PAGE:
Advanced dating technique
From an analysis of DNA of thousands of men around the world, Wells says he has discovered that all humans alive today can be traced back to a small tribe of hunter-gatherers who lived in Africa 60,000 years ago.
"Many anthropologists, myself included, believe that what makes us truly human is our modern behavior, enabled by a modern brain," Wells said.
The remains of Omo I and Omo II were buried in the lowest sediment layer, called Member 1, of the 330-foot-thick (100-meter-thick) Kibish rock formation near the Omo River.
"Whether Omo II gets put in Homo sapiens depends upon where one draws the boundary between H. seems to show a diversity of morphologies with some more modern and some less so." Exactly when modern behavior, as opposed to modern anatomy, emergedindeed even how to define modern behavioris another area in which the Omo fossils might contribute some insight.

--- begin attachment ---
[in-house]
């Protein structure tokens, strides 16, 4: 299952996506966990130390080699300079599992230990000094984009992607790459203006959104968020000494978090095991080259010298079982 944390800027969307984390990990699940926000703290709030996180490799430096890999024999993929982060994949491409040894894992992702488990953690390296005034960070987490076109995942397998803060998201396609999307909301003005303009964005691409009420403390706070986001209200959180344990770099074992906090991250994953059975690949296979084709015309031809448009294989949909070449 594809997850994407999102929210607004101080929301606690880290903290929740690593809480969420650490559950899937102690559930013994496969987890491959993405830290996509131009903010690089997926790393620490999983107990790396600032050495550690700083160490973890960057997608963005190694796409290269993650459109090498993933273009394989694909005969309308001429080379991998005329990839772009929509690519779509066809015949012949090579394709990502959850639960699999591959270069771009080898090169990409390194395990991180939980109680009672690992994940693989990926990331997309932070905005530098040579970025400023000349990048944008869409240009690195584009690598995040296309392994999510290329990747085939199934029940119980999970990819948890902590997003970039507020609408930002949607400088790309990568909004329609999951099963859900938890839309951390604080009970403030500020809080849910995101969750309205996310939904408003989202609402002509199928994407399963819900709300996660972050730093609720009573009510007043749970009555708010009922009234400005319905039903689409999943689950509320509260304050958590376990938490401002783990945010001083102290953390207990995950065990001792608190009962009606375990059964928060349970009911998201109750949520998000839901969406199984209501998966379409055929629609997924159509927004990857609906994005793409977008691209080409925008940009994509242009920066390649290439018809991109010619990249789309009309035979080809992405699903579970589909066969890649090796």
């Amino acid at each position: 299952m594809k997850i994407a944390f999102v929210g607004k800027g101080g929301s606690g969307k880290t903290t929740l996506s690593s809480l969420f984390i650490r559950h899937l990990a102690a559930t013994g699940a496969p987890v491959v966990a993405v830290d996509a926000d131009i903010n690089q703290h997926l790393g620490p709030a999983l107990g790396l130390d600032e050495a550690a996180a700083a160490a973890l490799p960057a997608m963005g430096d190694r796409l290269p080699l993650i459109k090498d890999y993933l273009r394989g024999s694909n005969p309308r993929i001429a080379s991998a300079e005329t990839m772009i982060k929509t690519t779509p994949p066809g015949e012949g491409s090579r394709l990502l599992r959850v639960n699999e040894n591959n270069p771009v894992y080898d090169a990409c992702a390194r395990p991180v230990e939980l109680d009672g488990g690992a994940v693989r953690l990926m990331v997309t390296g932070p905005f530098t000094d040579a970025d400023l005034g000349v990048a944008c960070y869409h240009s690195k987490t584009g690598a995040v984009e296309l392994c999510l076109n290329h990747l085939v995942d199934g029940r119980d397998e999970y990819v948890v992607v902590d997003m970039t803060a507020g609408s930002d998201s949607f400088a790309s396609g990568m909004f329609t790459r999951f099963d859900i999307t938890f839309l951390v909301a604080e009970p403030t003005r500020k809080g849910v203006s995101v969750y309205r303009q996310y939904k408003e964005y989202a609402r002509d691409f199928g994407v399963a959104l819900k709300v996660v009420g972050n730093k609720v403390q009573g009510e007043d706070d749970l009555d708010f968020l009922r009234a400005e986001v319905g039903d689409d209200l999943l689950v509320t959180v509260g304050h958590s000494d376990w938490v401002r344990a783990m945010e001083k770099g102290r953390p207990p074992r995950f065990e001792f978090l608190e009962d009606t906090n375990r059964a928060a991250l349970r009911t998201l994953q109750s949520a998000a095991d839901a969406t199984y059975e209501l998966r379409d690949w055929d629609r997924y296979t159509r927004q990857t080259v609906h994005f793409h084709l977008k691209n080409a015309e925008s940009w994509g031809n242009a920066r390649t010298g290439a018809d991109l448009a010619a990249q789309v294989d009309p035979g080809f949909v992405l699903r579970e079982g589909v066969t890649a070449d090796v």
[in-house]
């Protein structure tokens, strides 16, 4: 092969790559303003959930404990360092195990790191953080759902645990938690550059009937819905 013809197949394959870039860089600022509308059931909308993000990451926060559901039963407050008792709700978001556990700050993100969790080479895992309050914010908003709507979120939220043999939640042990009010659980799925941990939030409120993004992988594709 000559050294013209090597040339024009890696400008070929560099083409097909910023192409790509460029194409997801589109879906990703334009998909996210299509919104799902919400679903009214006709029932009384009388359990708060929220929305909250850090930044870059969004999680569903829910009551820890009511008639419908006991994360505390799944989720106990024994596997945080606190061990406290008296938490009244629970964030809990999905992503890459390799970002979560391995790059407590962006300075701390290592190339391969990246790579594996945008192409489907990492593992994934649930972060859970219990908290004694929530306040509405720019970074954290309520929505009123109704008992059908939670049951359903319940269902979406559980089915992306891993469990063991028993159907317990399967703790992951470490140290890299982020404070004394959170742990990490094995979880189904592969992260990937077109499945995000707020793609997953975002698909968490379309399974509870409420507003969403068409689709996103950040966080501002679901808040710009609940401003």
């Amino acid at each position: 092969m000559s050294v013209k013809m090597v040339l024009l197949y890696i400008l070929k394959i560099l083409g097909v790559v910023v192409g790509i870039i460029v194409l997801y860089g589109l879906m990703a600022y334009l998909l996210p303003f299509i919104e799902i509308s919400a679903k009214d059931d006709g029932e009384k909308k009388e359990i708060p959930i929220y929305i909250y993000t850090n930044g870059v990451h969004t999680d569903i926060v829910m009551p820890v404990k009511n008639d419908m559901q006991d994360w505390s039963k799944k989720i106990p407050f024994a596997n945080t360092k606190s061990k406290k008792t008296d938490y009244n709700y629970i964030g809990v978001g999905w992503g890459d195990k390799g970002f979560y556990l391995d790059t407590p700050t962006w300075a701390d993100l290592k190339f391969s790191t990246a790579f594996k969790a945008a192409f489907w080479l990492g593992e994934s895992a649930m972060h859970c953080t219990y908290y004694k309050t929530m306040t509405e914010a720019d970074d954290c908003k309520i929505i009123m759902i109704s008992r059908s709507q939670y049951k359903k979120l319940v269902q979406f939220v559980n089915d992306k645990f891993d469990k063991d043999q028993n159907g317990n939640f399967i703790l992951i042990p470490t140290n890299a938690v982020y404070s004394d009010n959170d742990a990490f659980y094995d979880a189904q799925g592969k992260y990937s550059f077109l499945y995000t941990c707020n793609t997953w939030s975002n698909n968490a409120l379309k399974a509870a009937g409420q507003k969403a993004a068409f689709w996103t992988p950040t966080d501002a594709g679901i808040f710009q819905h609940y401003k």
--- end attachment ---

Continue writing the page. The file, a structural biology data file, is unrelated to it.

"We used a dating technique called 40AR/39AR, which is a variant of potassium-argon dating." In the same Member 1 sediment layers, the team found additional Omo I bones, animal fossils, and stone tools. Leakey Foundation, and the Australian National University.
The work was funded by the National Geographic Society, the National Science Foundation, the L. Widening the Gap Although both Omo I and Omo II were classified as Homo sapiens in 1967, the Omo II remains were considered much more primitive.
This term means that older artefacts are usually found below younger items.
When an archaeological site is excavated the sides of the unexcavated baulk reveals layering of subsequent settlements and activity.
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Archaeological scientists have two primary ways of telling the age of artefacts and the sites from which they came: relative dating and absolute dating.